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A. J. Ahumada, Jr.; Motion Compensation in Models of Cortical Cell Processing. Invest. Ophthalmol. Vis. Sci. 2007;48(13):5890.
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The Freeman and Ohzawa (1990) stereo disparity model begins with pairs of linear Gabor receptive fields in quadrature phase. They feed complex cells that sum the squared responses. Qian and Anderson (1997) use this model to compute stereo disparity and motion energy. Here it is used to reconstruct signals that would have been smeared by small unpredictable motions such as micro-saccades. For image reconstruction, we need to compute an amplitude and a phase for each quadrature pair.
As in those models, we compute the phase from the linear outputs before they are squared. However, this calculation is not done for the entire signal period, just the most recent time period, so that the linear signal is not blurred away. The amplitude is computed from the squared and summed outputs. They can be integrated over a longer period of time because the motion does not smear them away. The first question investigated was how much motion spread can be tolerated by the linear phase calculation. The calculations were done in one dimension. The input signal was an impulse in space and constant in time. Motion was modeled as a Gaussian blurring function applied to the linear receptive fields.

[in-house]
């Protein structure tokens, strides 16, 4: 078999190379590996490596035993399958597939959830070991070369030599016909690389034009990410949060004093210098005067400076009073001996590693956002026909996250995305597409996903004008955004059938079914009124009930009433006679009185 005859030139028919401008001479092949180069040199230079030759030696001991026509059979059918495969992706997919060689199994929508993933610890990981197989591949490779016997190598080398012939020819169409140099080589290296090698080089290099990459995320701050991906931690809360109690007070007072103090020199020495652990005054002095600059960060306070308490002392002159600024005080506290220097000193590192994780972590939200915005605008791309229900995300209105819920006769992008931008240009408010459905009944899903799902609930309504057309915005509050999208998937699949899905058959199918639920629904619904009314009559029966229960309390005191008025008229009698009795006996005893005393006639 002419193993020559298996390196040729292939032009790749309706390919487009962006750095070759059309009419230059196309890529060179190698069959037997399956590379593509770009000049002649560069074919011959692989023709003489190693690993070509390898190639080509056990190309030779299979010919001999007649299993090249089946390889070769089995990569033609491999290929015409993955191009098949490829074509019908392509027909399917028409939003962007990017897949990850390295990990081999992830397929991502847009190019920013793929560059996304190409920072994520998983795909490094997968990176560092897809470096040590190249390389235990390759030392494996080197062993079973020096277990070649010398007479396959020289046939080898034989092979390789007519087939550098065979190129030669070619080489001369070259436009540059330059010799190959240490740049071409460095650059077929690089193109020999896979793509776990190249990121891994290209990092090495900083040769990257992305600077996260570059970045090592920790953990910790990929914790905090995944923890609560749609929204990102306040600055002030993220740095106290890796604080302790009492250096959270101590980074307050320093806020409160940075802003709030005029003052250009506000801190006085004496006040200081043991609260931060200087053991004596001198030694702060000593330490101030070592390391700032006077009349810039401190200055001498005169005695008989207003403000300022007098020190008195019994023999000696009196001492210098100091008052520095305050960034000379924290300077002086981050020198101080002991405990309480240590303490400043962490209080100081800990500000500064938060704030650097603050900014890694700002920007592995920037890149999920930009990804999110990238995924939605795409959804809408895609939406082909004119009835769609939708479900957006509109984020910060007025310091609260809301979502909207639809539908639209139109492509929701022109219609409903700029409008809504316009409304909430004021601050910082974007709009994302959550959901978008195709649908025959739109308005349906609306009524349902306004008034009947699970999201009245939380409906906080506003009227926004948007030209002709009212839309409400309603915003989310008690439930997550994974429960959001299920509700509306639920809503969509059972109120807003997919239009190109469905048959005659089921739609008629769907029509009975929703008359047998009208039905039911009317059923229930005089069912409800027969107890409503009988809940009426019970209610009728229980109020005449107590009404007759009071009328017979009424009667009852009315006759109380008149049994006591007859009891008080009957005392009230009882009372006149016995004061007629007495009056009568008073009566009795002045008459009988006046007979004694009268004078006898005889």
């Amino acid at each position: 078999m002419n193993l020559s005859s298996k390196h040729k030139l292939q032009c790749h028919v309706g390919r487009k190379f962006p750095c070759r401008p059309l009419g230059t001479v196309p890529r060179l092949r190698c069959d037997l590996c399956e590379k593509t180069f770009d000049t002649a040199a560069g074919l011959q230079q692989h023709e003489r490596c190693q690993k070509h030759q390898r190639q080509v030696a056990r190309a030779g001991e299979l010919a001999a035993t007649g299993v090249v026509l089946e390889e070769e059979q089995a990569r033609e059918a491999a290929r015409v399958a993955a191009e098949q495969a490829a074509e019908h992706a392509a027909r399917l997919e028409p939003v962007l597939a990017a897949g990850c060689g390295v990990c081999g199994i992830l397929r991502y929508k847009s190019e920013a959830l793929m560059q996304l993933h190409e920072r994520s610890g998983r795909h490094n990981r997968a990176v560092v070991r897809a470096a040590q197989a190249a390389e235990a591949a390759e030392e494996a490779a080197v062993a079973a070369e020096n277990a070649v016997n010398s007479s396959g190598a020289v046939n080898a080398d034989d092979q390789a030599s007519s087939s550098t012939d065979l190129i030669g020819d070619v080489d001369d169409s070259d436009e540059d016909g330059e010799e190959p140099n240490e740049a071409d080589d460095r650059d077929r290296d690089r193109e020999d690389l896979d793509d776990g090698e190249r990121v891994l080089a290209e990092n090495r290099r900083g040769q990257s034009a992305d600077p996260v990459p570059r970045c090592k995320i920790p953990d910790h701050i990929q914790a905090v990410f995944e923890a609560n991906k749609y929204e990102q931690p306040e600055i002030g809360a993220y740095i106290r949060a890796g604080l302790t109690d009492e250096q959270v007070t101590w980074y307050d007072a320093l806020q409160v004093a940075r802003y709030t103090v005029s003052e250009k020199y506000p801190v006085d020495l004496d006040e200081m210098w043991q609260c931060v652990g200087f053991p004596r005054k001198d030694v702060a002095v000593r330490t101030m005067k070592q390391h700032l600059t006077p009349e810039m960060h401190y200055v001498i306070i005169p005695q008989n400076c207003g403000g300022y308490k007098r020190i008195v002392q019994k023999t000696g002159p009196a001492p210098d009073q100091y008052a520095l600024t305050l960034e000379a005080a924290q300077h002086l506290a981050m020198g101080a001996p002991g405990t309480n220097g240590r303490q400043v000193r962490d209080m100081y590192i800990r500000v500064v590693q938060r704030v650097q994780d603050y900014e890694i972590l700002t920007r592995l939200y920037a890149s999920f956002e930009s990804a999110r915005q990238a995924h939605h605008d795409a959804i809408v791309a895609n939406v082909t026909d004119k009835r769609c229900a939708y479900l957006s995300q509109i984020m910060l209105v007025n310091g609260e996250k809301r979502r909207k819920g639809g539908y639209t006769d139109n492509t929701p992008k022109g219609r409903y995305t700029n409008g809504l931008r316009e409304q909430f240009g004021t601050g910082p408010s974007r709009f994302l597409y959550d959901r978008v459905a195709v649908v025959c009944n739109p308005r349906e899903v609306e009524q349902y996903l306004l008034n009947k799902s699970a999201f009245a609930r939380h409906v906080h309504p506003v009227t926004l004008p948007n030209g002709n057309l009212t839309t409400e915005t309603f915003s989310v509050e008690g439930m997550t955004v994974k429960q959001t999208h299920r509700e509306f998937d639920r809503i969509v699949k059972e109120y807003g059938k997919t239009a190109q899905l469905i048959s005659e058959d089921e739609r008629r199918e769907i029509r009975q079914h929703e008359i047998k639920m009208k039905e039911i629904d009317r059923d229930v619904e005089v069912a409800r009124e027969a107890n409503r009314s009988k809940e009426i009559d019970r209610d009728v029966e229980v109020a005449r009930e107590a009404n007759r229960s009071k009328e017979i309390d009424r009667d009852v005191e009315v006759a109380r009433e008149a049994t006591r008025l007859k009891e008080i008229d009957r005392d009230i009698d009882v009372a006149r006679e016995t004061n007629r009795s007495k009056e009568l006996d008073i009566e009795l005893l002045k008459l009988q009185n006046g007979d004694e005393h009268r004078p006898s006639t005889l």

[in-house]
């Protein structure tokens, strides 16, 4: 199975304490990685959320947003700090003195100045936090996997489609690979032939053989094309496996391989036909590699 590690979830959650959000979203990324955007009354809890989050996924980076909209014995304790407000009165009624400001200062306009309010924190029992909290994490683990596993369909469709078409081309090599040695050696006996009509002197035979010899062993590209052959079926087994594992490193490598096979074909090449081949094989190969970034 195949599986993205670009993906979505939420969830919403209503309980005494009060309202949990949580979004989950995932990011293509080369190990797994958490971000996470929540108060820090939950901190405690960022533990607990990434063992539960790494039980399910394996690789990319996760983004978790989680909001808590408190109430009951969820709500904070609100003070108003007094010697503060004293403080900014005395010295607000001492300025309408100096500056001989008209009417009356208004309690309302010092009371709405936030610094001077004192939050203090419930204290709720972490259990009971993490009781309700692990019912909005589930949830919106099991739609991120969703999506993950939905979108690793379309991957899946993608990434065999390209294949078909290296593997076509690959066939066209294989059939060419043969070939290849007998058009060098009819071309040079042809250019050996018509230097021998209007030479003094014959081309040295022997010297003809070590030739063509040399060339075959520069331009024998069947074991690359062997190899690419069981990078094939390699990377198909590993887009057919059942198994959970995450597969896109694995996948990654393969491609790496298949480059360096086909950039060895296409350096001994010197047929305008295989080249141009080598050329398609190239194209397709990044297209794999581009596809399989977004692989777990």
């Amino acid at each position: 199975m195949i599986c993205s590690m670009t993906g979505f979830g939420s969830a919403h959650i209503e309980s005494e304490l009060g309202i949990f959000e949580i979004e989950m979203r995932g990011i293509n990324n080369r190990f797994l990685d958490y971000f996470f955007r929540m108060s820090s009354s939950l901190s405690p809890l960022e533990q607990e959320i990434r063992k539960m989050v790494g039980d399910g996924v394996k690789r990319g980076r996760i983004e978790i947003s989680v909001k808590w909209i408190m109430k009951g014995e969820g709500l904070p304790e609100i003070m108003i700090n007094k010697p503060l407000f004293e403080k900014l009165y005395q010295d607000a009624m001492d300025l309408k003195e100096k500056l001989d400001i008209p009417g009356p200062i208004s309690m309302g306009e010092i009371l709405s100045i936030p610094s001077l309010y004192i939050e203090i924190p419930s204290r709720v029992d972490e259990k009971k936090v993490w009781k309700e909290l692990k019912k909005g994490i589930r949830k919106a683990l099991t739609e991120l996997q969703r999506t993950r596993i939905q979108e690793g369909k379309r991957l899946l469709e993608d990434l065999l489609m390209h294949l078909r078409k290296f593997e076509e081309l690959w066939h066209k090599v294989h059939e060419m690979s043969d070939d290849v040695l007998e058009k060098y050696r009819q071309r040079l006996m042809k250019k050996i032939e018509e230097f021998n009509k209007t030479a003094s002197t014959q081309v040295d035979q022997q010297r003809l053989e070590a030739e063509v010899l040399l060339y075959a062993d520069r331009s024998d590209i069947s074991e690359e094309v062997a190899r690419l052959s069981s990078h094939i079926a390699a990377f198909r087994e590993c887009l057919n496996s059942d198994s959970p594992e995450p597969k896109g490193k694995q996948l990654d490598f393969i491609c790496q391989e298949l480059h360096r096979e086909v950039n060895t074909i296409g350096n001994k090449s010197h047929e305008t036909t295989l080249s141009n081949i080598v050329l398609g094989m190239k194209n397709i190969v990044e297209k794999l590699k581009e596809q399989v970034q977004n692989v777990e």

For linear summation, the signal energy falls 3 dB when the blur standard deviation is one eighth of the receptive field spatial period. When the blur standard deviation increases to one fourth the spatial period, the energy falls 10 dB. When the blur standard deviation is half the spatial period, the blurred signal energy is down 35 dB. Thus channels for which the blur standard deviation is more than a fourth of the channel spatial period can benefit from estimating the phase using a shorter time constant.
Many detection models arbitrarily introduce a nonlinear amplitude response to fit the results even though a linear detector should perform better. Perhaps this nonlinearity is introduced to reduce motion blur. The fast response of cortical neurons despite the slow nature of perception may be needed to reduce the linear blurring. Recent time phase estimation should result in metacontrast-like illusions.
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